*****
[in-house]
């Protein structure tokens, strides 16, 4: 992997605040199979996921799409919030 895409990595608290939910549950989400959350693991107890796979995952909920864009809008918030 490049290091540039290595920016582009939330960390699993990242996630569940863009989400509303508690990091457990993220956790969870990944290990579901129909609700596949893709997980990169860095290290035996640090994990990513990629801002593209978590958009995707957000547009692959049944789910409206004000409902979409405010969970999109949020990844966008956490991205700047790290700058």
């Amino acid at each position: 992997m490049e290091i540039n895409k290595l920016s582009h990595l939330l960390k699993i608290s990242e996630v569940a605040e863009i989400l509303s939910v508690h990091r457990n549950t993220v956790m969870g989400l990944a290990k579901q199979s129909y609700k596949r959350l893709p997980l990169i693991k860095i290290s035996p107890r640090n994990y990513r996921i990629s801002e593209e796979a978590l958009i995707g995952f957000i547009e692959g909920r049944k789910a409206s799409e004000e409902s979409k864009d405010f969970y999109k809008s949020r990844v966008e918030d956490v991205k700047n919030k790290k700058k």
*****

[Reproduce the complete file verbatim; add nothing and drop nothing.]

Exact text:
[in-house]
């Protein structure tokens, strides 16, 4: 992997605040199979996921799409919030 895409990595608290939910549950989400959350693991107890796979995952909920864009809008918030 490049290091540039290595920016582009939330960390699993990242996630569940863009989400509303508690990091457990993220956790969870990944290990579901129909609700596949893709997980990169860095290290035996640090994990990513990629801002593209978590958009995707957000547009692959049944789910409206004000409902979409405010969970999109949020990844966008956490991205700047790290700058």
């Amino acid at each position: 992997m490049e290091i540039n895409k290595l920016s582009h990595l939330l960390k699993i608290s990242e996630v569940a605040e863009i989400l509303s939910v508690h990091r457990n549950t993220v956790m969870g989400l990944a290990k579901q199979s129909y609700k596949r959350l893709p997980l990169i693991k860095i290290s035996p107890r640090n994990y990513r996921i990629s801002e593209e796979a978590l958009i995707g995952f957000i547009e692959g909920r049944k789910a409206s799409e004000e409902s979409k864009d405010f969970y999109k809008s949020r990844v966008e918030d956490v991205k700047n919030k790290k700058k």